Academic Counselling

Some students, regardless of intention, well developed goals, or intellectual capacity will have trouble meeting their academic objectives.

Many factors may impact academic persistence and success for students; anxiety, depression, feeling a lack of purpose, changing career interests, difficulties in self-regulating learning tasks, and executive functioning challenges, all may contribute to students underperforming academically.

Establishing an understanding what is impeding an individual’s academic success is important for determining relevant supports and a viable approach that empowers the learner.

Academic counselling may focus on:

-Exploring academic strengths and weaknesses, and enhancing self-awareness and understanding to realise what gets in the way of meeting academic goals and deadlines

-Developing strategies for managing anxiety and/or moods and mindset to enable learning and to maximise executive functions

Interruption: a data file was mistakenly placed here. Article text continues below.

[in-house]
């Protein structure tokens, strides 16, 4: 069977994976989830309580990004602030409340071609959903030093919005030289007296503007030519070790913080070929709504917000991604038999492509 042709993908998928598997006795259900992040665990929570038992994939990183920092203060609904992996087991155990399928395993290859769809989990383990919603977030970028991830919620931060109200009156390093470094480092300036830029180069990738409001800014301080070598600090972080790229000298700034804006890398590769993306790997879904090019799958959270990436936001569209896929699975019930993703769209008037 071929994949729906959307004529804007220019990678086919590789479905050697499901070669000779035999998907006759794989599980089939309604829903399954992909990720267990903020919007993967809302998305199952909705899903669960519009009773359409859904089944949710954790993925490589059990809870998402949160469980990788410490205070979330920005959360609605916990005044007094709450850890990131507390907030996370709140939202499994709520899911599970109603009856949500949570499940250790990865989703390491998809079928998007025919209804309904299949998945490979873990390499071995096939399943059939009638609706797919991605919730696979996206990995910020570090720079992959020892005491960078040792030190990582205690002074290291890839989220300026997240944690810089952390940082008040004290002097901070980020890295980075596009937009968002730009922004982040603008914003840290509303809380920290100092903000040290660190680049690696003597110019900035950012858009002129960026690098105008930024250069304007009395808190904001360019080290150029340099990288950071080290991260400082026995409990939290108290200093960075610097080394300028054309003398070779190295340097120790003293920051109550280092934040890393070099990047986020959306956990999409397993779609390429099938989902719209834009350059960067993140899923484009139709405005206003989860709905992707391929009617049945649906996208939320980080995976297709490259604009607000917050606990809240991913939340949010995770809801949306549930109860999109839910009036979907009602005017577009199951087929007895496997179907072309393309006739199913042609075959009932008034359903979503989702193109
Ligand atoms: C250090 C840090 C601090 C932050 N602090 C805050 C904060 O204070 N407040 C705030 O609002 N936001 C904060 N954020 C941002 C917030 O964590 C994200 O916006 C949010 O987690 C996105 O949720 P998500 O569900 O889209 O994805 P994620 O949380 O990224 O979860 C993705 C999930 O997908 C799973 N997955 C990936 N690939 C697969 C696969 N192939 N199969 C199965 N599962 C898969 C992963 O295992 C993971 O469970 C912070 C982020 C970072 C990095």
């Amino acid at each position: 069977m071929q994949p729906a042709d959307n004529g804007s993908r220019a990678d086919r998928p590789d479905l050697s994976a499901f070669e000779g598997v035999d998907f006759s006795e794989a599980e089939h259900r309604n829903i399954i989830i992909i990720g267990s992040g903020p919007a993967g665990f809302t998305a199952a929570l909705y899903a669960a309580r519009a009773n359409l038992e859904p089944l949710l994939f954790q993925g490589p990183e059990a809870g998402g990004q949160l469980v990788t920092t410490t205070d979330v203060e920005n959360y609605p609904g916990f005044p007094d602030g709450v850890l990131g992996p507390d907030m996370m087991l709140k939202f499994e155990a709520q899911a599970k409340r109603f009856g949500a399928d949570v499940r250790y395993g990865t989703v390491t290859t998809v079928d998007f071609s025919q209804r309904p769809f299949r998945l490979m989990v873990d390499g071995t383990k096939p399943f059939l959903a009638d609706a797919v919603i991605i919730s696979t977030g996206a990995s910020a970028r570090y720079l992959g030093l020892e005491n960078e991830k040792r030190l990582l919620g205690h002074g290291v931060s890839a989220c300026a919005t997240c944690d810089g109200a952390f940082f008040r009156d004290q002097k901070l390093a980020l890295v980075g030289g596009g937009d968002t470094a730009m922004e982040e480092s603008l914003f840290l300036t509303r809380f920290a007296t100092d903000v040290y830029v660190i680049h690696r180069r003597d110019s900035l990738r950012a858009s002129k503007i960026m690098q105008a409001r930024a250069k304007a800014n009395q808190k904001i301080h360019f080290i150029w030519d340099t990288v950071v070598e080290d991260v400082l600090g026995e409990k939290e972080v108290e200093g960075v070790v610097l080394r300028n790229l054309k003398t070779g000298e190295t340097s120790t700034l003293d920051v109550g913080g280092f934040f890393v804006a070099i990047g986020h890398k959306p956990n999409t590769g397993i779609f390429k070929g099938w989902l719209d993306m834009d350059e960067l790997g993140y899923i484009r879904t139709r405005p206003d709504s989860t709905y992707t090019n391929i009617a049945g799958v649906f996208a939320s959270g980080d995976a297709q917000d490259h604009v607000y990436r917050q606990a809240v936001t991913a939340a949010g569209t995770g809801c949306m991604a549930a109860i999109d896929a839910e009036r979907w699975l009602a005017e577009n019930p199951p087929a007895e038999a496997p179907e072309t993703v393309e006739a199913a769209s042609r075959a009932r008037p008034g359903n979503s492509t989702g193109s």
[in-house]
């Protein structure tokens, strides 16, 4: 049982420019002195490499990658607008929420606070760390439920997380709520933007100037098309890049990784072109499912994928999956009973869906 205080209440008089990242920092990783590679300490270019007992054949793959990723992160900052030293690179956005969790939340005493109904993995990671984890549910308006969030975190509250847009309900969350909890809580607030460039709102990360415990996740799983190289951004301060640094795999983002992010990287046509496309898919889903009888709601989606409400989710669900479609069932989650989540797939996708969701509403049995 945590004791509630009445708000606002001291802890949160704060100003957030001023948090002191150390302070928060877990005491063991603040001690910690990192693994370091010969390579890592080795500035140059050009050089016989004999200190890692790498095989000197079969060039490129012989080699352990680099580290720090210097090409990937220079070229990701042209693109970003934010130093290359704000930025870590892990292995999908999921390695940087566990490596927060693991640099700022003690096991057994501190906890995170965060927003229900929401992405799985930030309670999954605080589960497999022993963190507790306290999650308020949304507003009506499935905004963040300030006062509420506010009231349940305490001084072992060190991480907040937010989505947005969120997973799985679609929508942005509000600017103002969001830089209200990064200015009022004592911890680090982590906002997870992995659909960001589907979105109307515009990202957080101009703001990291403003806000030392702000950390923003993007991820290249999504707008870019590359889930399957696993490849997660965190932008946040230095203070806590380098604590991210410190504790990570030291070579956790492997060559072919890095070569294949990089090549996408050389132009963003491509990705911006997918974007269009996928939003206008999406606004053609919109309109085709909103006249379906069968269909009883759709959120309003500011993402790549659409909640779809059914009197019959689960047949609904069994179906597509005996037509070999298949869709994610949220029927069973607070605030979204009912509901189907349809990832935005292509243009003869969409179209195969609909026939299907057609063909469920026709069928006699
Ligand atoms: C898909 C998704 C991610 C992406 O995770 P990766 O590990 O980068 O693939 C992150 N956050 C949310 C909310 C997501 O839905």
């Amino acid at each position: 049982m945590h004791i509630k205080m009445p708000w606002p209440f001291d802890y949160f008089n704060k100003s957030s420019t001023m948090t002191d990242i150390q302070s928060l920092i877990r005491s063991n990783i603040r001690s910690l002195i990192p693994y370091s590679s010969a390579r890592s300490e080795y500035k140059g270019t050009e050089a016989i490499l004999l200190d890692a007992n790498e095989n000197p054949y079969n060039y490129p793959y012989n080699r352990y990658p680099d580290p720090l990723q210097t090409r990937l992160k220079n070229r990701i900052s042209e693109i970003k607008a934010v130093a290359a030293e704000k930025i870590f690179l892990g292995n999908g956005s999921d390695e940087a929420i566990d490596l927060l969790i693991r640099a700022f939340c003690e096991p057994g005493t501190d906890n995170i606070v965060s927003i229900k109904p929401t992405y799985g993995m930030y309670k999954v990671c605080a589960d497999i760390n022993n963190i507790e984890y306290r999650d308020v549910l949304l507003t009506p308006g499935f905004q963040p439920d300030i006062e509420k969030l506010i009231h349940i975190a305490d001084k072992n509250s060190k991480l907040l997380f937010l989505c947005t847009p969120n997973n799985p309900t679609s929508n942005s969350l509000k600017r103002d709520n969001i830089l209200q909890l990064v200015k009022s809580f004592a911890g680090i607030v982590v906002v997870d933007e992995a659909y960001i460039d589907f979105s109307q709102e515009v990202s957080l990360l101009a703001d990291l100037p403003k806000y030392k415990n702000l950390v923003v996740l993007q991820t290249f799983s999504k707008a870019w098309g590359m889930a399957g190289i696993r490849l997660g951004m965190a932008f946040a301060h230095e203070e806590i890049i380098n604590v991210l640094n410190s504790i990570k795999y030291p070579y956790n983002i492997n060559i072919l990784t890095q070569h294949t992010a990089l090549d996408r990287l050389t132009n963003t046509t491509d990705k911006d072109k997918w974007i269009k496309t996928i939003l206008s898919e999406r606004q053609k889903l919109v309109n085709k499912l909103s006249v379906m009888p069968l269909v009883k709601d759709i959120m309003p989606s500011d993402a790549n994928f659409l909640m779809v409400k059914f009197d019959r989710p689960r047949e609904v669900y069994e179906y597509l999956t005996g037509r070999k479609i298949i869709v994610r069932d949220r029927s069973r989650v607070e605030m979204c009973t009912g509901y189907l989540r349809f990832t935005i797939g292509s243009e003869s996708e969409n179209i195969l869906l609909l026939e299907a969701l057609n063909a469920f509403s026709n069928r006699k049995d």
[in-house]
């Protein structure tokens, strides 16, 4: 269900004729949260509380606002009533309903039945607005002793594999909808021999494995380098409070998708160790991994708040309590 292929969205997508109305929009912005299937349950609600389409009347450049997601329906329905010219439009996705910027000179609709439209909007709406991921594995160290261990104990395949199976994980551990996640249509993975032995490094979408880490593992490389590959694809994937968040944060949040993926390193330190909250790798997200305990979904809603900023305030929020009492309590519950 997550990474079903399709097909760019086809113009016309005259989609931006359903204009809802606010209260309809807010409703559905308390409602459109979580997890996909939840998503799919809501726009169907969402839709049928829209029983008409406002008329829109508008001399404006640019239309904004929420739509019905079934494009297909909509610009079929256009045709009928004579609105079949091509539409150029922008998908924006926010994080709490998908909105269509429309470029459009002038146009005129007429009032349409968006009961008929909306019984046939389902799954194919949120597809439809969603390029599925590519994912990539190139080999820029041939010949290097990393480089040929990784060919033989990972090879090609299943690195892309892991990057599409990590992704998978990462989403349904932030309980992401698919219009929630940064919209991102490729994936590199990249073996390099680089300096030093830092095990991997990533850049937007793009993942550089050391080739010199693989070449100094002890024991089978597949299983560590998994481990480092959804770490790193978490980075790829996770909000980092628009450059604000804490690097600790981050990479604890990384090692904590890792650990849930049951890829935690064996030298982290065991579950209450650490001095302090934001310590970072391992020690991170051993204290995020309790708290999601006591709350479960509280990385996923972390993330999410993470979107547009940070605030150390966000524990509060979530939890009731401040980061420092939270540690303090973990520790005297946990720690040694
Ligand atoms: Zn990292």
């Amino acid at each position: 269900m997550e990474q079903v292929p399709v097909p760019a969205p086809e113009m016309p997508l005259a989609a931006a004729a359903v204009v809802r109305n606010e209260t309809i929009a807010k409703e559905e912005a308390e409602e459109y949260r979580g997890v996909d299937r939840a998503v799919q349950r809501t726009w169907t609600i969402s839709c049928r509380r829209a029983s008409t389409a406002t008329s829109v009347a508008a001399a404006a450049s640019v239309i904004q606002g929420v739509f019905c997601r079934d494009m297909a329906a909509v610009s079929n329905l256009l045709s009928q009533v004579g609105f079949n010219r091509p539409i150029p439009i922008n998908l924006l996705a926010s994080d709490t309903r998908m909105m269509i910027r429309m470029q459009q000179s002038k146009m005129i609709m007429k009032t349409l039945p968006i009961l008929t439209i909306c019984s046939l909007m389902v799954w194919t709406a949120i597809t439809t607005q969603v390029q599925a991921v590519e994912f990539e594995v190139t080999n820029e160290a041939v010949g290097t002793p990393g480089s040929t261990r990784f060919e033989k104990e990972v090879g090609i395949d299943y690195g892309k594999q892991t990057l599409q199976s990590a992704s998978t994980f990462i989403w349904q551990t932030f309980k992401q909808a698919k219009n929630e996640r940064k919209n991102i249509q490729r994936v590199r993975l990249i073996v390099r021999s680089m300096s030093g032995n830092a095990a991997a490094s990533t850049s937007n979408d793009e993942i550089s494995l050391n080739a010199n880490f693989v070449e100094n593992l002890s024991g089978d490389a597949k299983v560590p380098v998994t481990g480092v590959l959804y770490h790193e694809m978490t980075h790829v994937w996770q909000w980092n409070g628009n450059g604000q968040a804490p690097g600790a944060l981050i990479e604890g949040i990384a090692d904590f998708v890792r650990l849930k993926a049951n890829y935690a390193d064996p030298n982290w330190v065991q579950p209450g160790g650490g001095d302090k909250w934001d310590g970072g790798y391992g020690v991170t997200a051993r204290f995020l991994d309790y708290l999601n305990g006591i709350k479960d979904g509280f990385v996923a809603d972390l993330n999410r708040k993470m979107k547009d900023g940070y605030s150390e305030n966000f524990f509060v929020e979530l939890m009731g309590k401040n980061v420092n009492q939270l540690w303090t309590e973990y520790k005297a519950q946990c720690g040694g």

-Learning about how to strengthen executive function skills. Executive functioning skills are what we need to help us plan and organise activities, sustain attention, and persist to complete tasks. In addition, executive function skills allow us to make decisions, shift between situations and thoughts, regulate our emotions and impulsivity, and monitor our thoughts, in order to work efficiently and effectively

Academic counselling can take place in person at the office, over the phone, or on video calls. The frequency and length of academic counselling sessions depend on the individual, and will be decided on collaboratively.